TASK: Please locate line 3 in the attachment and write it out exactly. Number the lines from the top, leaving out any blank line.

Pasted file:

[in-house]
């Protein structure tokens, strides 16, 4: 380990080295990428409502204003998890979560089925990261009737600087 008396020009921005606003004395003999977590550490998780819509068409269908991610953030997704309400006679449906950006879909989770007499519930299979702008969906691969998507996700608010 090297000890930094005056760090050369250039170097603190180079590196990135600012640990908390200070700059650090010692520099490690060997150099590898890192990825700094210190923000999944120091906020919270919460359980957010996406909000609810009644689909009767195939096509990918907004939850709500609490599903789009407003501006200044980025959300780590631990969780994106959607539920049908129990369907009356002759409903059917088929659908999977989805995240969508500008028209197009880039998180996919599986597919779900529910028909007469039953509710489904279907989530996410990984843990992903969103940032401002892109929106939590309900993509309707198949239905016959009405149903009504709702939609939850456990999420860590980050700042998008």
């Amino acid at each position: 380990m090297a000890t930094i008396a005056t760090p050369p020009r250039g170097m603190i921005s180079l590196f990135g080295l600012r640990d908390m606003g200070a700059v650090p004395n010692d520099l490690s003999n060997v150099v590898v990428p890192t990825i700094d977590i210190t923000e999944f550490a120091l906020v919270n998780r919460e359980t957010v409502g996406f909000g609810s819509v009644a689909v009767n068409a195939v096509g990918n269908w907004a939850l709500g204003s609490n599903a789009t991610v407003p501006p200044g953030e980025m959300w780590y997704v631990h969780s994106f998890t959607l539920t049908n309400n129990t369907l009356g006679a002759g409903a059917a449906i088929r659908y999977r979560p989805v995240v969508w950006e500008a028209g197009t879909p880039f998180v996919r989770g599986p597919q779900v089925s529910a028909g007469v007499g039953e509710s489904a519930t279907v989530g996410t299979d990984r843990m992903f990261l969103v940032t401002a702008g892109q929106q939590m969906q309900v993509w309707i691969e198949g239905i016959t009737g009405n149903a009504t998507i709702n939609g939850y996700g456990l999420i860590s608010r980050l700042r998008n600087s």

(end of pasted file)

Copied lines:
């Amino acid at each position: 380990m090297a000890t930094i008396a005056t760090p050369p020009r250039g170097m603190i921005s180079l590196f990135g080295l600012r640990d908390m606003g200070a700059v650090p004395n010692d520099l490690s003999n060997v150099v590898v990428p890192t990825i700094d977590i210190t923000e999944f550490a120091l906020v919270n998780r919460e359980t957010v409502g996406f909000g609810s819509v009644a689909v009767n068409a195939v096509g990918n269908w907004a939850l709500g204003s609490n599903a789009t991610v407003p501006p200044g953030e980025m959300w780590y997704v631990h969780s994106f998890t959607l539920t049908n309400n129990t369907l009356g006679a002759g409903a059917a449906i088929r659908y999977r979560p989805v995240v969508w950006e500008a028209g197009t879909p880039f998180v996919r989770g599986p597919q779900v089925s529910a028909g007469v007499g039953e509710s489904a519930t279907v989530g996410t299979d990984r843990m992903f990261l969103v940032t401002a702008g892109q929106q939590m969906q309900v993509w309707i691969e198949g239905i016959t009737g009405n149903a009504t998507i709702n939609g939850y996700g456990l999420i860590s608010r980050l700042r998008n600087s």